Elsa von Freytag-Loringhoven (pictured above with Claude McKay) was born on this day in 1874. Writer Irene Gammel discusses her radical self-presentation in her 2002 book Baroness Elsa: Gender, Dada, and Everyday Modernity:
…she flaunted her extraordinary body images on the streets of New York, with each new day adding to her repertoire of costumes frequently made from utilitarian objects. Tomato cans and celluloid rings adorned her wiry body. She wore a taillight on the bustle of her dress (“Cars and bicycles have taillights. Why not I,” she told the French American painter Louis Bouché). She used teaspoons as earrings and American stamps on the cheeks of her face. Like exotic artifacts her remarkable body poses were recorded in photography by Berenice Abbott and Man Ray, in lithography by George Biddle, and in paintings by Theresa Bernstein. Like the startling Kodak blitz flashing in the dark in this new visual age, so she flashed in and out of the countless memoirs of modernist writers and artists, leaving a myriad of visual fragments that speak to the fragmentary nature of modernist narrative itself.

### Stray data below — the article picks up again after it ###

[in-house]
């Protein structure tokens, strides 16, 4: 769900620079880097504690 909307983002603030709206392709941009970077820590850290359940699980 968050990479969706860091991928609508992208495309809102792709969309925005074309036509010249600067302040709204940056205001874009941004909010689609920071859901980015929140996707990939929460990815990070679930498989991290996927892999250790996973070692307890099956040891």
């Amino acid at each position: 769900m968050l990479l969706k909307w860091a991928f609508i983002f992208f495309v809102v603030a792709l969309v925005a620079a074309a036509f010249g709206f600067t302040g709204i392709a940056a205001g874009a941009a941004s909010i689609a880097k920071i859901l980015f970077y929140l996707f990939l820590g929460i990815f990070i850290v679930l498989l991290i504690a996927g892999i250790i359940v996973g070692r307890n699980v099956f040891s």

For today’s reader and viewer, however, Freytag-Loringhoven’s corporeal art is far from being evidence of madness, craziness, or marginality, for her body-centered art and dislocation of conventional femininity intersect with postmodern notions of radicality. “She was New York’s first punk person 60 years before their time,” notes Time magazine. The Baroness seems vivid today because of the interest in gender play and ‘acting out’ […] as if she were a very distant great-aunt of feminist performance art.”